The foundation stone for a monument intended to honour the early immigrants who contributed much to the development of modern Singapore at its current location outside the lobby of the National Archives.

It was through the numerous walks I made as a child along the same promenade that I became acquainted with the stone. Although I was guilty of ignoring it or passing no more than a cursory glance at it on most occasions, there were times when I would stop to trace the inscriptions on its faces with my fingers, wondering if the promise the words spoke of would ever be fulfilled. The walks became less frequent with the passing of my childhood and with strolls around the area made much less enjoyable with its development, they stopped altogether and forgotten with time was the stone – until I was reminded of its existence quite recently.

Inscription on the foundation stone reads: THE FOUNDATION STONE OF THE MONUMENT IN TRIBUTE TO THE EARLY FOUNDERS OF SINGAPORE WAS LAID BY THE PRESIDENT OF THE REPUBLIC OF SINGAPORE ON THE 18TH DAY OF JANUARY 1970.

I found my old acquaintance just outside the entrance to what is today the National Archives of Singapore – a temporary home since the turn of the century. Sitting in the shadows of the plants it now finds company in, it seems to hide from a Singapore that just like me, has chosen to forget it.  Although it does look none the worse for wear, it looked worn and tired and wears little of the promise with which it was laid – a promise that after forty years remains unfulfilled.

Inscription in Chinese.

When the idea for the monument was mooted by the Alumni International Singapore, it seemed that it would only be a matter of time before $200,000 required to build it would be raised. A temporary site was selected for its forerunner, the foundation stone. Its position at the end of the seafront along which many immigrants would have come ashore was one of significance. However, attempts at finding a suitable design through a competition and to raise the necessary funds, proved unsuccessful. Neither a suitable design was arrived at nor were sufficient funds raised and in time. The Alumni International would make an about turn on the monument and the funds raised were channelled instead into other areas in 1985.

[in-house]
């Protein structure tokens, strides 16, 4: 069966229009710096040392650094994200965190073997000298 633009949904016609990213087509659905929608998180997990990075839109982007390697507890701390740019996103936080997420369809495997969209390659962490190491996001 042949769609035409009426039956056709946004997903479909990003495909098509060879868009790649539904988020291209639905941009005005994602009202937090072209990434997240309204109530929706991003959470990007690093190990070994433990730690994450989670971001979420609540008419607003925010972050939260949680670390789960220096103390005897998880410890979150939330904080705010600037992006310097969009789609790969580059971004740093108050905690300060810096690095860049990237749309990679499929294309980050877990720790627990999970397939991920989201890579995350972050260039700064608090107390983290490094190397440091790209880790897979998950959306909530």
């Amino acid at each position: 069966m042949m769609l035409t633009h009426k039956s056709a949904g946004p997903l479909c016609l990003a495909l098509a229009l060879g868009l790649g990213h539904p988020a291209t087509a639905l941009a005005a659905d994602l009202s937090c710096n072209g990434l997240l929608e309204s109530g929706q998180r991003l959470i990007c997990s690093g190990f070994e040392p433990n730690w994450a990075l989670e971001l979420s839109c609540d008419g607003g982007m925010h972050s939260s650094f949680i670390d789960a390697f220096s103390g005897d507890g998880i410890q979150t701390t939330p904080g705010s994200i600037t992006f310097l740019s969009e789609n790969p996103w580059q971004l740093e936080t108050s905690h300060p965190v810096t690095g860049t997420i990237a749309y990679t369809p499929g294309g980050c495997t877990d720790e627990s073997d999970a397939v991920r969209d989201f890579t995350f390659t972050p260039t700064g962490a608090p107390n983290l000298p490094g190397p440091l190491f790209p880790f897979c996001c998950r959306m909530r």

View from the street through the fence of the National Archives.

That the monument was never built and that the foundation stone now lies in relative obscurity, is perhaps a reflection of who we have become as Singaporeans; lacking in the sense of who we really are and also of how we have got to where we are. We now embrace the new, the modern adornments we have decorated our city with, and have discarded much of what connected us with our humble past.

Not all of course has been lost. In what we have held on too we find a glimmer of hope, as the case for the stone may be. What would certainly be good to see is the monument built in time perhaps for the bicentennial in 2019 of modern Singapore’s founding – a milestone that is certainly an opportune time to remember those who came from far and wide to make Singapore what it is today.

Another view of the early founders’ stone from the inside of the National Archives compound.

The stone is located somewhat hidden from view in front of the lobby of the National Archives.


Update (July 2010):

The Foundation Stone was returned to the Collyer Quay area in July 2010, placed outside the Singapore River end of the Fullerton Building.

JeromeLim-0025

Its new position as of July 2010, by the Fullerton Building.